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Namibia anticipates a difficult post-drought recovery


Considering the extent of farmers’ debts in Namibia, it is anticipated the post-drought recovery will take three to five years.

This was revealed in the ‘First Quarter Agricultural Review of 2020’ by the Namibia Agriculture Union (NAU) released last week

Livestock producers are rebuilding herds, which means the number of cattle and sheep marketed in the first quarter of 2020 was reduced with 31,4% and 59,2%, respectively – affecting the sector’s output.

Researcher Bertha Ijambo says the marketing of a large amount of breeding stock for the past few years compromised the reproductive capacity of the Namibian livestock sector, putting pressure on the rebuilding phase after the drought and ultimately affecting agricultural productivity.

She says destocking took place during the drought to prevent major livestock and financial losses.

“The good rains received broke the spell of drought and marked the beginning of a restocking phase,” Ijambo says.

Reviewing data of the Meat Board of Namibia, Ijambo found the country exported 63 417 live head of cattle in the first quarter of 2019, compared to the 48 896 live head of cattle exported in the same period this year.

This indicates an estimated decrease of 22,9%.

Export abattoirs slaughtered about 20 991 head of cattle in 2019’s first quarter and 9 111 head of cattle in the same period this year.

“This means throughput to export abattoirs reduced drastically by 56,6%,” she says.

The B- and C-class abattoirs reported a throughput of 9 225 head of cattle and 6 238 head of cattle in the first quarter of 2019 and 2020, respectively.

Ijambo says the trend of reducing slaughter and throughput numbers is attributed to the fact that farmers now have fewer animals to market.

In 2019 a significant number of cows were auctioned.

“Comparing Q1-2019 to Q1-2020, the marketing of cows at auctions decreased by 12,2%, so farmers auctioned 17 804 cows in Q1-2019 and 15 634 cows in Q1-2020,” Ijambo says.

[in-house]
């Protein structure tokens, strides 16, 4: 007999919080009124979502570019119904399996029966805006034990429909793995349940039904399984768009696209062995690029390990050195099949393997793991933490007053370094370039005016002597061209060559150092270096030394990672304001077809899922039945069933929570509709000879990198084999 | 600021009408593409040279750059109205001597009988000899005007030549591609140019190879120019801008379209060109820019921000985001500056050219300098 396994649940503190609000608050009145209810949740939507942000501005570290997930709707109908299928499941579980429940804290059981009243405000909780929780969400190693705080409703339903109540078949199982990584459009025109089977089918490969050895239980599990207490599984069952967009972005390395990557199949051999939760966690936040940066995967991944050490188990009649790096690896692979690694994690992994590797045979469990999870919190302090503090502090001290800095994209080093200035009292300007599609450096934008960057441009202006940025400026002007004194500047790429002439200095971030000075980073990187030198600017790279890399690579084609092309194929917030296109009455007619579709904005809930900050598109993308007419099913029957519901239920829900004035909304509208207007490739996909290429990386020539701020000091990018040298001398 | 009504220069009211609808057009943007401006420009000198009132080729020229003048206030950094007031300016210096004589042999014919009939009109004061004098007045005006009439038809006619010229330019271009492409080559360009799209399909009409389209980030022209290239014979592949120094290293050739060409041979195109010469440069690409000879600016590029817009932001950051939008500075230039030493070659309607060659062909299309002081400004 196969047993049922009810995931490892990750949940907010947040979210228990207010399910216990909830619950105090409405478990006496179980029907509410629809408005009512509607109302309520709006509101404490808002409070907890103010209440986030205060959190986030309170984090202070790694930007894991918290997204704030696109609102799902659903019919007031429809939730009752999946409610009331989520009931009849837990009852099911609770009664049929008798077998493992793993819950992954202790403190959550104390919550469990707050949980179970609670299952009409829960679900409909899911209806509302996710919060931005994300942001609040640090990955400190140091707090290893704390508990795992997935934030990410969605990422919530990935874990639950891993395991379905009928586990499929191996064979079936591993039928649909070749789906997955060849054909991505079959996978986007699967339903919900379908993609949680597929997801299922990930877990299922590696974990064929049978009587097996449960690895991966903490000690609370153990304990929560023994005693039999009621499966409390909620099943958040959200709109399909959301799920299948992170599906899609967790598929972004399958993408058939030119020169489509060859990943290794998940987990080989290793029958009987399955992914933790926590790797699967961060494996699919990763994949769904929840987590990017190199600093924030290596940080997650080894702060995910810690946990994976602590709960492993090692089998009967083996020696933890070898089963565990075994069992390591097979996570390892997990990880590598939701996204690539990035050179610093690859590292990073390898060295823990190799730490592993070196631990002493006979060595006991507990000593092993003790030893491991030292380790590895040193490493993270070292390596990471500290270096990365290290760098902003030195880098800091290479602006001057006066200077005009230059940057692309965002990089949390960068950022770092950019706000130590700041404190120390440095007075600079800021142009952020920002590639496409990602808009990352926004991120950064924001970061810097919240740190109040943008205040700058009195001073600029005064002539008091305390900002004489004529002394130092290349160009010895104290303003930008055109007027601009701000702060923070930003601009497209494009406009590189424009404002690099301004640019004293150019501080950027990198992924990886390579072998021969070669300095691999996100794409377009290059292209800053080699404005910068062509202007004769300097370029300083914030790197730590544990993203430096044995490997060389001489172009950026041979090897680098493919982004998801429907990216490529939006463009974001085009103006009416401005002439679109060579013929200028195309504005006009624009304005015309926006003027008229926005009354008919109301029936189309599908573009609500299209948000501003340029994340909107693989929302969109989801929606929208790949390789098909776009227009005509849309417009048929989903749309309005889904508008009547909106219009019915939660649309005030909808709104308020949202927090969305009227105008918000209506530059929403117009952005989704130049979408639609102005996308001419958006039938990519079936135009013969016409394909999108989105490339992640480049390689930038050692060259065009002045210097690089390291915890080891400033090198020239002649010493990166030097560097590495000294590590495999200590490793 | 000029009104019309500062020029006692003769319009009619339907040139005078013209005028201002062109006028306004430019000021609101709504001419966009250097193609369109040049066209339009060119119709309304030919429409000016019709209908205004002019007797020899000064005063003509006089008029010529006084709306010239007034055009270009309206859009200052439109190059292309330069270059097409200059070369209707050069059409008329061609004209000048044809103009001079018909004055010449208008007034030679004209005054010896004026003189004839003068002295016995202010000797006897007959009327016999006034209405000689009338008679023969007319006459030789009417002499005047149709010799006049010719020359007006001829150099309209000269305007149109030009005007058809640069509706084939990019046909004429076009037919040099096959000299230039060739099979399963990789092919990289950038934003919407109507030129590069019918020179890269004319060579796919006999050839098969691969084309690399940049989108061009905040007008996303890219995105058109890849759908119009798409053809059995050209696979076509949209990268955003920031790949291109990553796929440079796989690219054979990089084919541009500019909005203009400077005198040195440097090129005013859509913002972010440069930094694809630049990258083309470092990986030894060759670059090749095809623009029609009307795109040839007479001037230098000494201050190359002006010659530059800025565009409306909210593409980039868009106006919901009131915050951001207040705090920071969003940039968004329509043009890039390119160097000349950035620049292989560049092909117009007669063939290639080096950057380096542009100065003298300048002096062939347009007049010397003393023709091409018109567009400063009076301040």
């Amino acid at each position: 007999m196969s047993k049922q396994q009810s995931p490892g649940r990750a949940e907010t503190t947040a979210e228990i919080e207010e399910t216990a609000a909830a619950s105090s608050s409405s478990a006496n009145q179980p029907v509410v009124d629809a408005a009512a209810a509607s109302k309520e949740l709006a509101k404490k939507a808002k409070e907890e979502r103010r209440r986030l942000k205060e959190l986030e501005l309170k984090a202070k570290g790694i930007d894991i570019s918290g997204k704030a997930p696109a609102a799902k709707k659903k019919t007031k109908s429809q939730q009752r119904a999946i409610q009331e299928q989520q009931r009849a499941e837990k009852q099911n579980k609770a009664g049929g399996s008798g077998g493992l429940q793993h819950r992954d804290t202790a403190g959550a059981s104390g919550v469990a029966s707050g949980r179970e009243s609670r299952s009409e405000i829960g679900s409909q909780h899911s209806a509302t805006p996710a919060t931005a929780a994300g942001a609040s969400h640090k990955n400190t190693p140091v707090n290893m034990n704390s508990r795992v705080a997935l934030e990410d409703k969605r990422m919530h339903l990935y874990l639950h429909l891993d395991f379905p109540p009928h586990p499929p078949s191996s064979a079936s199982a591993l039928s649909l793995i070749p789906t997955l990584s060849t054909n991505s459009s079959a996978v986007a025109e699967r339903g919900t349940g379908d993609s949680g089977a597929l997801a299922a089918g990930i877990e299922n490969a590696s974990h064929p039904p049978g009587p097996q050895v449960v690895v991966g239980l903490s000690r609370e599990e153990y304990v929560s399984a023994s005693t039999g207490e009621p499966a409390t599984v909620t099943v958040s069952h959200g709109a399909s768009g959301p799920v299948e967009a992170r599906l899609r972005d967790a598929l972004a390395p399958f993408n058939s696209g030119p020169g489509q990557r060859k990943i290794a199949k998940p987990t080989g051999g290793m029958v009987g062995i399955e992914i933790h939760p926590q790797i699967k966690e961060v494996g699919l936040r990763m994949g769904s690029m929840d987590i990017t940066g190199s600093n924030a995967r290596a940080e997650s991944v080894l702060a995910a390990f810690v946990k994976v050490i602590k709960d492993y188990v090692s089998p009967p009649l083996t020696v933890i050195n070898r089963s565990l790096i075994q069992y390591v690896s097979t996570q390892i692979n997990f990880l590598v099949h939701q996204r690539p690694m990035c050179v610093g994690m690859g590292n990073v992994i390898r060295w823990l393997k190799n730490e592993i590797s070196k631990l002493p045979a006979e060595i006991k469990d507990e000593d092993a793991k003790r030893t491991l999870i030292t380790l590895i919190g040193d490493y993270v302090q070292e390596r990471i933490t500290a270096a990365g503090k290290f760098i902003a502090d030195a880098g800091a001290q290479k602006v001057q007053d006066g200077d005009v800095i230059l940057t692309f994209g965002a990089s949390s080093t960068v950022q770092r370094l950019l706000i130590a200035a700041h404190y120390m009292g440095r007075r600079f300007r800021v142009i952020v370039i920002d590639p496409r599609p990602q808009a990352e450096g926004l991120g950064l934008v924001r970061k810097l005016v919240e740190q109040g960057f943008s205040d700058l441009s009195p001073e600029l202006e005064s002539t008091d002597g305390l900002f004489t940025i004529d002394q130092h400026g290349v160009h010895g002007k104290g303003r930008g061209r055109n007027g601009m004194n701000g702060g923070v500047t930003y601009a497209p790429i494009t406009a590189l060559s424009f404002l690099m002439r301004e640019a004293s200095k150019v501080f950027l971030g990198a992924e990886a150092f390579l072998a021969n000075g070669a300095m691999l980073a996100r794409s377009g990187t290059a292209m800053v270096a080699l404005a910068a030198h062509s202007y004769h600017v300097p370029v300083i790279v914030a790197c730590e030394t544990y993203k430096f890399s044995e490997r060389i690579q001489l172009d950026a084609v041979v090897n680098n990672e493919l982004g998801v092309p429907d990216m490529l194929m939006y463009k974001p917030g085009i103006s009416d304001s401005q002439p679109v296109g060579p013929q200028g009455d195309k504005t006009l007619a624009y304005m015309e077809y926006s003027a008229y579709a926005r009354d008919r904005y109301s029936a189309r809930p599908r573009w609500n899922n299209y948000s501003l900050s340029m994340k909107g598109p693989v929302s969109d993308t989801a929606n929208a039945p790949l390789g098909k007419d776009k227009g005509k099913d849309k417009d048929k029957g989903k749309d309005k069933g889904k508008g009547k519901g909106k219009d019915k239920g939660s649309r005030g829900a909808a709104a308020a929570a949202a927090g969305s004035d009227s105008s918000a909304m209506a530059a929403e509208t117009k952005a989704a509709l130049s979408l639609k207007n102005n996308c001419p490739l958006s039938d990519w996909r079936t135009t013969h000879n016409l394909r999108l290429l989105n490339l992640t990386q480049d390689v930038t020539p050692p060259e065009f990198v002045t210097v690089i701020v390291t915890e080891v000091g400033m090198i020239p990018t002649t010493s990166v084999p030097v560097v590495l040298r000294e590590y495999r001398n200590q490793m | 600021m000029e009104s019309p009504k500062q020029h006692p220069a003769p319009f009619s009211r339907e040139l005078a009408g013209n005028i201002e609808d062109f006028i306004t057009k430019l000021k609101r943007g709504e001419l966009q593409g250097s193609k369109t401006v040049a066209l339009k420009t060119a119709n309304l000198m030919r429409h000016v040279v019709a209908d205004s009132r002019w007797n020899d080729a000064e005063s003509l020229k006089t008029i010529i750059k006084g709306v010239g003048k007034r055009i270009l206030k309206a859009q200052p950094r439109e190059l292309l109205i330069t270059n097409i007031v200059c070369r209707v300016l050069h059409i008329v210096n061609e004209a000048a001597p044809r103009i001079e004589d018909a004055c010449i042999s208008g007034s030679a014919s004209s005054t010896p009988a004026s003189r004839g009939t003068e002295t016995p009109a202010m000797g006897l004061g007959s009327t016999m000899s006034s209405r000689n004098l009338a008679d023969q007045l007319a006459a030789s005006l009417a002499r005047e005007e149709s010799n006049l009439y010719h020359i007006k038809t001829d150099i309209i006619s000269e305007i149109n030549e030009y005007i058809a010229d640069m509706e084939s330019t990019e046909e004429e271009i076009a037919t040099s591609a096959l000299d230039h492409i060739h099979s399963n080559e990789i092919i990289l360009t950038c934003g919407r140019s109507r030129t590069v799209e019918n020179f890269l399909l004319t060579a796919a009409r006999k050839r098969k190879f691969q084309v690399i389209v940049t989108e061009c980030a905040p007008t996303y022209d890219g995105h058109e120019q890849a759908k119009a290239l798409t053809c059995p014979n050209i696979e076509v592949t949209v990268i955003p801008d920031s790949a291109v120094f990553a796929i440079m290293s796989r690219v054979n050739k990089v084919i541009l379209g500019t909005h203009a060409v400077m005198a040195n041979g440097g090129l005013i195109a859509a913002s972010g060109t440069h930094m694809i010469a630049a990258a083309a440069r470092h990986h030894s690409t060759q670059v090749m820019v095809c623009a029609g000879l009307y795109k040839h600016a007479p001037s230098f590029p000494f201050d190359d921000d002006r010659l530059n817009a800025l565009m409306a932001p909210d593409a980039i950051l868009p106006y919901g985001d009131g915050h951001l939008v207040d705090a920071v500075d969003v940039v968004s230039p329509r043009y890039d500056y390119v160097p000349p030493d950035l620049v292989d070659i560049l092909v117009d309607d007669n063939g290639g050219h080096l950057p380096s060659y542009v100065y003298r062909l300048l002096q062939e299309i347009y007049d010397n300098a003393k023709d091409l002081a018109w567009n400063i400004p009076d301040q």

She said the country received good rains in cattle-producing areas, which improved natural pasture and in turn increased the marketing of medium-sized cows by 8,2%, while the marketing of lean cows declined by 31%.

Sheep export abattoirs received approximately 52 903 sheep in Q1-2019, while in Q1-2020 about 14 700 sheep were exported, showing a major decrease of 72,2%.

Comparing quarters one of 2019 and 2020, the live export of sheep decreased by 58,8%.

In the first quarter of 2019, the country had 104 196 live sheep exported, compared to 42 910 in the first quarter of 2020.

Ijambo says farmers entered the restocking phase with negative cash flow.

As of 2019 (June), agriculture debts stood at N$7,1 billion from N$6,3 billion in 2018 (June).

The NAU cautioned the Covid-19 pandemic could negatively influence investments in the agriculture sector.

The current budget allocation to the Ministry of Agriculture, Water and Land Reform indicate disinvestment, the union says.

Namibia’s agriculture sector sustains about 70% of the population and supports a great part of the rural economy.


The review found producers continue to pay more for a “basket of inputs” used in the production of livestock than what they receive for livestock sold.

As a result, producers had to advance their productivity and efficiency by 3,1% per annum for cattle, and by 0,7% per annum for sheep for the past 14 years.

The NAU production cost index stood at 106,1 base points in the first quarter of 2019 but increased to 109,4 basis points in Q1-2020.

“This is an indication that on a year-to-year basis the agri-inflation rate increased by 3,1%,” Ijambo says.

From the last quarter in 2019 to the first quarter in 2020 the agri-inflation rate dropped slightly with 0,6%.